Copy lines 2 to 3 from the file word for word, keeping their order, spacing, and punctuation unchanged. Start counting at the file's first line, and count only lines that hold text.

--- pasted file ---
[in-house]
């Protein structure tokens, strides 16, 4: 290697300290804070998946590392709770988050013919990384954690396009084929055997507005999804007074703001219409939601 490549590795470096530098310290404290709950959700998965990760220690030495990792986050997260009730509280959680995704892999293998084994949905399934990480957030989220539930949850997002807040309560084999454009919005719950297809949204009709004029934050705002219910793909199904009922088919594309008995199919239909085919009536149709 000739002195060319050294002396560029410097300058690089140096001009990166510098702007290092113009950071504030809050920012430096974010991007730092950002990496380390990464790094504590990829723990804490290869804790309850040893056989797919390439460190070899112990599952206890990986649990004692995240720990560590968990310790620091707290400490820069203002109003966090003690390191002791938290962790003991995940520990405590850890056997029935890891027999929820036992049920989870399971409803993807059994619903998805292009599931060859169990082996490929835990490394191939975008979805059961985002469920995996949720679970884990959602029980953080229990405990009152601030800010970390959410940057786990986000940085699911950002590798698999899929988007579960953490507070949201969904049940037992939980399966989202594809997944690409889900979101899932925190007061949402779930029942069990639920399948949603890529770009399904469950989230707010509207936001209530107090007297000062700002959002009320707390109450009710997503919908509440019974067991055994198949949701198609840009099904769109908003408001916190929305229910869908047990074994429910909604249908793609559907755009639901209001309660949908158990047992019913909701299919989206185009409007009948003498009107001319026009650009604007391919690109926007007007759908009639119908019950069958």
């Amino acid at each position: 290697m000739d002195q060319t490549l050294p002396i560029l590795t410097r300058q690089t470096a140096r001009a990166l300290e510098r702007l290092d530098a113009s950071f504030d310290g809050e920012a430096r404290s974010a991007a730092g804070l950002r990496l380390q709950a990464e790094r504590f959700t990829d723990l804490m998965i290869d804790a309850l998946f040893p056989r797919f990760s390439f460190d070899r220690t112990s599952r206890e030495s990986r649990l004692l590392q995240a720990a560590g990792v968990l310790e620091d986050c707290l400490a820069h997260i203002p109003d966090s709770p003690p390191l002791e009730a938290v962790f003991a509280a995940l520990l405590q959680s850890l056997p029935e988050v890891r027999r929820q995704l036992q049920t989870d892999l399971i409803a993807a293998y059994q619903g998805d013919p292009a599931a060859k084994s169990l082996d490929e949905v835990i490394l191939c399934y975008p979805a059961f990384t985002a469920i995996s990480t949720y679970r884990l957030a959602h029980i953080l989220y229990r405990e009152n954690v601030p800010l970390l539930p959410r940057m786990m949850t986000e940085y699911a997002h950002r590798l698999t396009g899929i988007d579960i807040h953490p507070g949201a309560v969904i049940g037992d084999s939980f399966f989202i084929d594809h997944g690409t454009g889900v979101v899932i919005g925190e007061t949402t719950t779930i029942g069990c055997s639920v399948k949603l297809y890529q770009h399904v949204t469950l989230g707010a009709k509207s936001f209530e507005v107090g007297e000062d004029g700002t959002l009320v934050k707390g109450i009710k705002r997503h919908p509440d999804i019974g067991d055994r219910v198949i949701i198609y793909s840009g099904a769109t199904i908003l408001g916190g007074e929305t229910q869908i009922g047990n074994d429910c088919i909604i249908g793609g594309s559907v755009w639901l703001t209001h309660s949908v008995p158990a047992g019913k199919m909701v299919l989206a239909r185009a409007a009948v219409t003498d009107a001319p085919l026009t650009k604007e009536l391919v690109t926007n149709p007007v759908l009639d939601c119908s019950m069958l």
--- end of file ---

């Protein structure tokens, strides 16, 4: 290697300290804070998946590392709770988050013919990384954690396009084929055997507005999804007074703001219409939601 490549590795470096530098310290404290709950959700998965990760220690030495990792986050997260009730509280959680995704892999293998084994949905399934990480957030989220539930949850997002807040309560084999454009919005719950297809949204009709004029934050705002219910793909199904009922088919594309008995199919239909085919009536149709 000739002195060319050294002396560029410097300058690089140096001009990166510098702007290092113009950071504030809050920012430096974010991007730092950002990496380390990464790094504590990829723990804490290869804790309850040893056989797919390439460190070899112990599952206890990986649990004692995240720990560590968990310790620091707290400490820069203002109003966090003690390191002791938290962790003991995940520990405590850890056997029935890891027999929820036992049920989870399971409803993807059994619903998805292009599931060859169990082996490929835990490394191939975008979805059961985002469920995996949720679970884990959602029980953080229990405990009152601030800010970390959410940057786990986000940085699911950002590798698999899929988007579960953490507070949201969904049940037992939980399966989202594809997944690409889900979101899932925190007061949402779930029942069990639920399948949603890529770009399904469950989230707010509207936001209530107090007297000062700002959002009320707390109450009710997503919908509440019974067991055994198949949701198609840009099904769109908003408001916190929305229910869908047990074994429910909604249908793609559907755009639901209001309660949908158990047992019913909701299919989206185009409007009948003498009107001319026009650009604007391919690109926007007007759908009639119908019950069958």
């Amino acid at each position: 290697m000739d002195q060319t490549l050294p002396i560029l590795t410097r300058q690089t470096a140096r001009a990166l300290e510098r702007l290092d530098a113009s950071f504030d310290g809050e920012a430096r404290s974010a991007a730092g804070l950002r990496l380390q709950a990464e790094r504590f959700t990829d723990l804490m998965i290869d804790a309850l998946f040893p056989r797919f990760s390439f460190d070899r220690t112990s599952r206890e030495s990986r649990l004692l590392q995240a720990a560590g990792v968990l310790e620091d986050c707290l400490a820069h997260i203002p109003d966090s709770p003690p390191l002791e009730a938290v962790f003991a509280a995940l520990l405590q959680s850890l056997p029935e988050v890891r027999r929820q995704l036992q049920t989870d892999l399971i409803a993807a293998y059994q619903g998805d013919p292009a599931a060859k084994s169990l082996d490929e949905v835990i490394l191939c399934y975008p979805a059961f990384t985002a469920i995996s990480t949720y679970r884990l957030a959602h029980i953080l989220y229990r405990e009152n954690v601030p800010l970390l539930p959410r940057m786990m949850t986000e940085y699911a997002h950002r590798l698999t396009g899929i988007d579960i807040h953490p507070g949201a309560v969904i049940g037992d084999s939980f399966f989202i084929d594809h997944g690409t454009g889900v979101v899932i919005g925190e007061t949402t719950t779930i029942g069990c055997s639920v399948k949603l297809y890529q770009h399904v949204t469950l989230g707010a009709k509207s936001f209530e507005v107090g007297e000062d004029g700002t959002l009320v934050k707390g109450i009710k705002r997503h919908p509440d999804i019974g067991d055994r219910v198949i949701i198609y793909s840009g099904a769109t199904i908003l408001g916190g007074e929305t229910q869908i009922g047990n074994d429910c088919i909604i249908g793609g594309s559907v755009w639901l703001t209001h309660s949908v008995p158990a047992g019913k199919m909701v299919l989206a239909r185009a409007a009948v219409t003498d009107a001319p085919l026009t650009k604007e009536l391919v690109t926007n149709p007007v759908l009639d939601c119908s019950m069958l």